Highland Park parade shooting: Residents remember those killed in a mass shooting 1 year ago

HIGHLAND PARK, Ill. (WLS) — It's a day of tributes in Highland Park to honor the victims, including a community walk and picnic followed by a concert and drone show.

The shooting occurred one year ago on a Tuesday at 10:14 am

Seven people died and dozens were injured.

The seven people who died were: Katherine Goldstein, Irina McCarthy, Kevin McCarthy, Jacki Sundheim, Stephen Straus, Nicolas Toledo-Zaragoza and Eduardo Uvaldo.

At the memorial service, a minute's silence was held led by Mayor Nancy Rotering to remember the victims.

Mayor Rotering spoke of recapturing the day and ensuring communities come together so they can heal, something that will not be fully completed this year alone.

“This is a day full of emotions,” he said. “I am so proud of how our community has supported one another over the last twelve months and today. I hope it wasn't because of a horrific act of mass gun violence.”

READ MORE: Highland Park victims sue gun manufacturer, alleged shooter father

After a memorial service at Highland Park City Hall, crowds gathered for a community walk.

They followed the same route as last year's parade, giving people a chance to reflect on what happened that day.

The city opted for the community walk over the march, with many saying they weren't ready for the march yet.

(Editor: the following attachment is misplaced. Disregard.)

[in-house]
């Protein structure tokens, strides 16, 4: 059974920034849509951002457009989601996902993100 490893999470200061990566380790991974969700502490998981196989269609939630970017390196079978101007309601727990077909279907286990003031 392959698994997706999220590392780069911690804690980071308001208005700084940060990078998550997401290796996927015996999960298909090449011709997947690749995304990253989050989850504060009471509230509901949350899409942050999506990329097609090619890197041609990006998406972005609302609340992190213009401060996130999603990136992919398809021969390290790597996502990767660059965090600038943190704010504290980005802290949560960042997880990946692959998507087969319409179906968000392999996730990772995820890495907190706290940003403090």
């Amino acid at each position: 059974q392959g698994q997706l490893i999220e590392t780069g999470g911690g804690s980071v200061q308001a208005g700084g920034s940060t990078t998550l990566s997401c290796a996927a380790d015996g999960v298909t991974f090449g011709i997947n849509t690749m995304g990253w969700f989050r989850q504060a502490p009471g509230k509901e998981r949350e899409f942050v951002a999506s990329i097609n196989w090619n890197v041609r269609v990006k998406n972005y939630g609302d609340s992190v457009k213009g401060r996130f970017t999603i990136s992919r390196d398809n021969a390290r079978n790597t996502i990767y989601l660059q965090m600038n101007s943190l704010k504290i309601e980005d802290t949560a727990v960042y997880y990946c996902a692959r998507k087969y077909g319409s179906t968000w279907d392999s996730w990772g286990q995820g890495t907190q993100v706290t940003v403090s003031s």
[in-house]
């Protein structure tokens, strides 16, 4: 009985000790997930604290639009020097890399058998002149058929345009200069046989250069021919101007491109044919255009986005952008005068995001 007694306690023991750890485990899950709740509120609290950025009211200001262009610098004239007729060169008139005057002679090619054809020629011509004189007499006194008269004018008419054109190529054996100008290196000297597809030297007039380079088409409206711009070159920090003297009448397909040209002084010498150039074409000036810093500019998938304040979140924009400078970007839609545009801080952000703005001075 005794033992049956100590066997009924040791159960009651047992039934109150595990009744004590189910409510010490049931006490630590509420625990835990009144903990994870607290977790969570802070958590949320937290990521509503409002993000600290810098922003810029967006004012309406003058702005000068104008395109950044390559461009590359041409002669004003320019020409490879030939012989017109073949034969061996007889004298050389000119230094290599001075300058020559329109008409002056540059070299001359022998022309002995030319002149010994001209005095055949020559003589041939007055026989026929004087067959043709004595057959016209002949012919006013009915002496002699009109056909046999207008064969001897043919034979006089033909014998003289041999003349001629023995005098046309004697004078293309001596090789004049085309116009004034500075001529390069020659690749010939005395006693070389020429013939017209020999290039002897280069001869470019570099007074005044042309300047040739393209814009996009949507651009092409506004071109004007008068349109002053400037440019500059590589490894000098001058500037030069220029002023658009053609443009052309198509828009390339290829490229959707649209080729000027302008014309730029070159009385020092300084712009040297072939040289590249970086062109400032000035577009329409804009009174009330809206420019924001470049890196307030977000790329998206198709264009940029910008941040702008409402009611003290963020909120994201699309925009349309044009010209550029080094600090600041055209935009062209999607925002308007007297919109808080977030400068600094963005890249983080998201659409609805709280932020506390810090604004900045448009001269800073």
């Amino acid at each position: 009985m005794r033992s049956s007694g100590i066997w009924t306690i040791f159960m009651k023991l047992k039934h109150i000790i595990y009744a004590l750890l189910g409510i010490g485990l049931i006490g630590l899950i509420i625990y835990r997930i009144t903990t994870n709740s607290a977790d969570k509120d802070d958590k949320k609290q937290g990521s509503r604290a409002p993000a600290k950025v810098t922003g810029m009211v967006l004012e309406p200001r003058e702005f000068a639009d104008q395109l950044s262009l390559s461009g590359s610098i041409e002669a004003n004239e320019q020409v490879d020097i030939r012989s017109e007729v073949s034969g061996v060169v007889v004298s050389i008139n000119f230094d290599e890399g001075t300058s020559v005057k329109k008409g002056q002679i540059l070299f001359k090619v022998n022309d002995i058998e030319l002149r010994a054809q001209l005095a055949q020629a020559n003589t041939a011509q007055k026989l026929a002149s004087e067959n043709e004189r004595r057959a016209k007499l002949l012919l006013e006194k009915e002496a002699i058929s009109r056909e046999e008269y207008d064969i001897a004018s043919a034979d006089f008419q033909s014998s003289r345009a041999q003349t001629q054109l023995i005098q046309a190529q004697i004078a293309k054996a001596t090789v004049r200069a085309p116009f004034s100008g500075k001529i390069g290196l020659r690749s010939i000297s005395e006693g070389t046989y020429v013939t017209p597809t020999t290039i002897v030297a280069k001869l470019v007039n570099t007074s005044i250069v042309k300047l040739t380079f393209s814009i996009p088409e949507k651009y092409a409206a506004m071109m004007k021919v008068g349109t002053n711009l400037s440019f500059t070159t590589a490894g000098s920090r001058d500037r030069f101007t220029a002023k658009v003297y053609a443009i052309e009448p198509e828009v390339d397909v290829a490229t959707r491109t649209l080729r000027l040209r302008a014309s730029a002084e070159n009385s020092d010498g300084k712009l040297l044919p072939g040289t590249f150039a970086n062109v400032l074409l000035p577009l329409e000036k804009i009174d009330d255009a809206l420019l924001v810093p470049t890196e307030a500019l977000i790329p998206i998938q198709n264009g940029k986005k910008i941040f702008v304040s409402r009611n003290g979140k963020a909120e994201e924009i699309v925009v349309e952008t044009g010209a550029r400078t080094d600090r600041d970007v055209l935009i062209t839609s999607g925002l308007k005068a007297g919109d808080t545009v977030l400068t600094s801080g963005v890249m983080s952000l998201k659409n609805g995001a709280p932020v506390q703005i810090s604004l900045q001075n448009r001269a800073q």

About 3,000 people pre-registered for the walk.

City officials said the walk was meant to symbolize the community's desire to take back the city and show its resilience, so there were no floats or marching bands.

Walk a few steps from Laurel and St. John's and travel along Central, ending at Sunset Woods Park.

Special white fences have been erected along the route with banners reading “We Are Highland Park”.

Lifelong Highland Park resident Heidi Aloush-Meister said she chose to walk so she could make new memories in a place where it hurts the most.

He felt walking was the right way to move forward.

“I think as a response to trauma that people witness or indirectly experience, I feel like this is a very gentle way of trying to reintegrate to try to celebrate our beautiful country. I think there are mixed feelings about this. I personally feel this was a wonderful way to come together and remember all that was lost.”

It is also important to note the exceptional police presence throughout this community's journey.

There's a police helicopter already circling, so there's an eye in the sky. There are police officers on bicycles and with dogs.

There are police from Highland Park, but also officers from other jurisdictions such as Rosemont securing the route.

There are also crisis response team members and comfort dogs to assist anyone who may need extra support in this especially difficult day.